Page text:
Even though this blog will continue posting as normal about the usual topics during this time, I just want you to know that no matter who you are, even if I don’t know you, you matter to me. I’m doing everything I can to amplify the voices that need to be heard right now on the appropriate platforms. Stay safe. Keep going. And take care of yourself.
And please consider being part of the solution.
When I finished the first draft of my current work-in-progress last year (yep — these things take YEARS), I was OK with my choice to kill off a main character. But I didn’t know if that choice was the right one.
More specifically, I didn’t know if the death was a conscious decision that sent a clear message … or just a dramatic event that added to the “wow” factor of the story.
And that question circled around in my mind for months. “Is this death serving a greater purpose?”
I was scared that it wasn’t. And so even though I had all the time in the world to start the revision process … I didn’t.
All because I was being forced to deeply analyze my own story. And I wasn’t sure I would like what I might find if I fully leaned in.
But this is the way of the revision.
We don’t always like it. But we can’t avoid it forever.
Revising a story that’s over 50,000 words long is no small feat. There’s a reason so many people never get around to doing it.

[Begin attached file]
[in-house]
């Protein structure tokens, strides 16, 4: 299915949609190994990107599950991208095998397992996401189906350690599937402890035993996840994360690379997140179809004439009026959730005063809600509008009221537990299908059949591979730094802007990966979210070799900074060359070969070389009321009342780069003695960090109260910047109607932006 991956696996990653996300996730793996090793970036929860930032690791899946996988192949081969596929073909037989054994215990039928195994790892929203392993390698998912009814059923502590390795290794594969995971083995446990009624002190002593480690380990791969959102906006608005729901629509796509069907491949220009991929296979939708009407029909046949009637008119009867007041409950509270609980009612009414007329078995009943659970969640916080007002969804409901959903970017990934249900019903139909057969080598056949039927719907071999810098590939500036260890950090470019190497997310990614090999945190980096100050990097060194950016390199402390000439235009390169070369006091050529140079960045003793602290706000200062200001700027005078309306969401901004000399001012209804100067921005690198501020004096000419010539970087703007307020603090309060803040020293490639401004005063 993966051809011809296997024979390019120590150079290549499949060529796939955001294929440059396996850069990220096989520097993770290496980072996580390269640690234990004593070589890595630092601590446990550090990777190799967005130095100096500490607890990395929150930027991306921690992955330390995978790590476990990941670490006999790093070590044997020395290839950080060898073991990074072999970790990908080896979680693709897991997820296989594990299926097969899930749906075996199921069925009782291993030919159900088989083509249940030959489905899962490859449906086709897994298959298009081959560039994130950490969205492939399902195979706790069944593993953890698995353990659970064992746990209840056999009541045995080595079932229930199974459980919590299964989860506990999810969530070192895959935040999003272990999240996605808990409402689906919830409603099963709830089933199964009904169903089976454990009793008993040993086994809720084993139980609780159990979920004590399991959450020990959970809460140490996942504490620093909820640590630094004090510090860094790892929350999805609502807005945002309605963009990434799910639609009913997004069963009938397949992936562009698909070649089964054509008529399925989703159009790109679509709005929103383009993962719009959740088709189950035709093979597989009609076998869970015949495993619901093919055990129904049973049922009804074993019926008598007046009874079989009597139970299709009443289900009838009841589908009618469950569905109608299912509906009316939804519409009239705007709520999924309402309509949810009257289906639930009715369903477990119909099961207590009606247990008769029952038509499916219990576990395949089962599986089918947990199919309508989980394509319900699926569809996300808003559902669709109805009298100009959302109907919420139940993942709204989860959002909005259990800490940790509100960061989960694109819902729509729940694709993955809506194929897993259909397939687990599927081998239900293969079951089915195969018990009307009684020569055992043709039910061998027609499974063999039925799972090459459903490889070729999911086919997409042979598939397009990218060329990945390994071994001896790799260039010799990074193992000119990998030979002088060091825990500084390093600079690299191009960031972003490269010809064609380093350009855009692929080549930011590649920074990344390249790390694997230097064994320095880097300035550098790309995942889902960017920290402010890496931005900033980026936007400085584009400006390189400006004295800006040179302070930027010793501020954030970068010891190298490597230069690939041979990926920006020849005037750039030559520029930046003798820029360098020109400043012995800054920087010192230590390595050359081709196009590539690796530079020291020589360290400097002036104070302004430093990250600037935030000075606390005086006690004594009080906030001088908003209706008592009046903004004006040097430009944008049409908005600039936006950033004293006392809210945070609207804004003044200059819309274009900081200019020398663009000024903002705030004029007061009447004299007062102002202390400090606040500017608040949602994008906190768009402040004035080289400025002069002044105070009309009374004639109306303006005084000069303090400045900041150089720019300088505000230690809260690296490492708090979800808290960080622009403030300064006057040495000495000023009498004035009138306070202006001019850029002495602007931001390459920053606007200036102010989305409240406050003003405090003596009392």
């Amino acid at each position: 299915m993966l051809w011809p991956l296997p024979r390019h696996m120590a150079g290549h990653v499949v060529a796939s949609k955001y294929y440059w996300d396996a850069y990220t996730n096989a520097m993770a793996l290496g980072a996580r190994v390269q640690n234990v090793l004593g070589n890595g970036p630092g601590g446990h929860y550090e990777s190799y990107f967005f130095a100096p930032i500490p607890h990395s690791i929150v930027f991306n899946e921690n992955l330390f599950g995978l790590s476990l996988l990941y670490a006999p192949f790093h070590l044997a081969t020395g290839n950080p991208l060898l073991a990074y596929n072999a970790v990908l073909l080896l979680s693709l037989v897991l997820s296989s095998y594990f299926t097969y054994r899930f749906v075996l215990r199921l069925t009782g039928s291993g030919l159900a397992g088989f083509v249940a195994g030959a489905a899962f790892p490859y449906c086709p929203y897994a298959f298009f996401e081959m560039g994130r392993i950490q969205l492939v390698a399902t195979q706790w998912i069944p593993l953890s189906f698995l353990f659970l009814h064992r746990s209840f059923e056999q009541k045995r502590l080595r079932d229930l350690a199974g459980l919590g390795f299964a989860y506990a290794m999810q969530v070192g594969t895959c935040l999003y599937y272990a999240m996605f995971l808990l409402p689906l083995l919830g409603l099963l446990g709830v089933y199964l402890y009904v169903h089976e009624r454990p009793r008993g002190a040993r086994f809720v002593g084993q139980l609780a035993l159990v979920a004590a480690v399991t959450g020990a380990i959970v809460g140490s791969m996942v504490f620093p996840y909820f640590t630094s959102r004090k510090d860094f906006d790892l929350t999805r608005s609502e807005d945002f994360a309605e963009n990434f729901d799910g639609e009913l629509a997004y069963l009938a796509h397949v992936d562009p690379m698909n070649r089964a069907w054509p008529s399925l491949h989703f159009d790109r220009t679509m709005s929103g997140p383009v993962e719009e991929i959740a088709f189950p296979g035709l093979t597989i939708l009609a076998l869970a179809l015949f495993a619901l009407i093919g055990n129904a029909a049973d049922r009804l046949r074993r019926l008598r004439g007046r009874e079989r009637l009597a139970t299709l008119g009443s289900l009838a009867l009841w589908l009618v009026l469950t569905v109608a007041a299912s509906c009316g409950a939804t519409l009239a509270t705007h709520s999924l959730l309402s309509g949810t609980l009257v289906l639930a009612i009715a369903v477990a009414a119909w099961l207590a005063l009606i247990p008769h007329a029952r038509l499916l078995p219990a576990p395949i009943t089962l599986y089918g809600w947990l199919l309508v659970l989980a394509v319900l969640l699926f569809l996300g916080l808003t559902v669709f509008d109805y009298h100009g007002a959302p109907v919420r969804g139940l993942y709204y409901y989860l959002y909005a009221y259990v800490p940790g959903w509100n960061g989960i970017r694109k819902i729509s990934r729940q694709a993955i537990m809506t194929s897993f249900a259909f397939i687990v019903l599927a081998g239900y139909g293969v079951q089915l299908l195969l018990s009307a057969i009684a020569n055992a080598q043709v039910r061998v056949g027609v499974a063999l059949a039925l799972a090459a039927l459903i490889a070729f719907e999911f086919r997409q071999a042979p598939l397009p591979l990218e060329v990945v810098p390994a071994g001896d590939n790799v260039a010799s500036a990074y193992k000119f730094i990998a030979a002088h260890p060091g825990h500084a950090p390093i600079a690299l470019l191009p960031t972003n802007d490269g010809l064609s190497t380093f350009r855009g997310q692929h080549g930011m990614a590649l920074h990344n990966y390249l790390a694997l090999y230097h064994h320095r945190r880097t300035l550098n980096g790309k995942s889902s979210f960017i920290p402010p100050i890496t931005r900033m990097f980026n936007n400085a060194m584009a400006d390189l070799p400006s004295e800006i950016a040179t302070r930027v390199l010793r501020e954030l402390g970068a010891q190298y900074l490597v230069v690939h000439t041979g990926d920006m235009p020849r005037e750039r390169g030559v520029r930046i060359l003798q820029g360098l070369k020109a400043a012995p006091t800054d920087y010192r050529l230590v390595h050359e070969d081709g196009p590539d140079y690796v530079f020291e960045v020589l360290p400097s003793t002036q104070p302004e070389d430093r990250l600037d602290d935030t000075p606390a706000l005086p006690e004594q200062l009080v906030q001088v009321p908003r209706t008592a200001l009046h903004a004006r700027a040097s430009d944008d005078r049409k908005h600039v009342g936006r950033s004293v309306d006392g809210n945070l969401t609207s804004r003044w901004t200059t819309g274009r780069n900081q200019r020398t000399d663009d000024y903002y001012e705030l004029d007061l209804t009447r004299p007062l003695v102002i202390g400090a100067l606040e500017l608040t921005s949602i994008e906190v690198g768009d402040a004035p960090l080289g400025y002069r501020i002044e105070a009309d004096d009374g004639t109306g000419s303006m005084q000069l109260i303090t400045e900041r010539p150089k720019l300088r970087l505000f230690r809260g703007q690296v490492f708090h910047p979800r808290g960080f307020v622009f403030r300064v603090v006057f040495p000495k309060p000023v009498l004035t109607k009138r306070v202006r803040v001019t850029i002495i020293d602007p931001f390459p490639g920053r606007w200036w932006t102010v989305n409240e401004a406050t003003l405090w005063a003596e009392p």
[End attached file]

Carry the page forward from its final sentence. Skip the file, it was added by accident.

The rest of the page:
Isn’t writing the thing hard enough? And now you have to write most of it … again??
It kind of starts to feel like English class, where your professors made you rewrite the same literary analysis over and over again until you truly understood the meaning of the stories you were picking apart.
This is supposed to be FUN … right?
It is. It absolutely is. Many writers actually enjoy the restructuring of a story they’re working on, most of the time. That doesn’t mean it’s not difficult though. It’s supposed to be. Good books take a lot of time and effort and hard work. When a book has been given great care, it shows in the final product.
Throughout revisions, you struggle, sure. But you also discover, and learn, and grow.
I did, after all, find a meaningful way to frame this tragedy in my story. I don’t think writers particularly enjoy sentencing their characters to unfair demise. We spend so much time getting to know them, and falling in love with them, that saying goodbye is as heartbreaking for us — if not more so — as it is for the eventual reader.
But if the narrative and its message call for tragedy, then I suppose we have to deliver on that.
I wouldn’t have come to this conclusion if I’d just given up after the first draft. Or settled for one full read-through of what I’d written and decided to put it to bed for “the foreseeable future.”
Revisions are hard. They’re possibly the greatest challenge, the toughest barrier for an aspiring writer — perhaps the hurdle, one of a few sizable ones, that separate the dreamers from the achievers. The dreamers, who want to get to that next step but don’t … and the achievers, the ones who dive headfirst into the challenge and take it on.
This is not supposed to be easy. If it were, everyone would be a published author. And that’s just not realistic.
Yes, it’s going to be hard. You’re going to struggle at points. You’re going to ask yourself: “Is this even worth it?”
I can assure you, in the end, it will be. It always is.
Meg is the creator of Novelty Revisions, dedicated to helping writers put their ideas into words. She is an editor and writer, and a 12-time NaNoWriMo winner. Follow Meg on Twitter for tweets about writing, food, and Star Wars.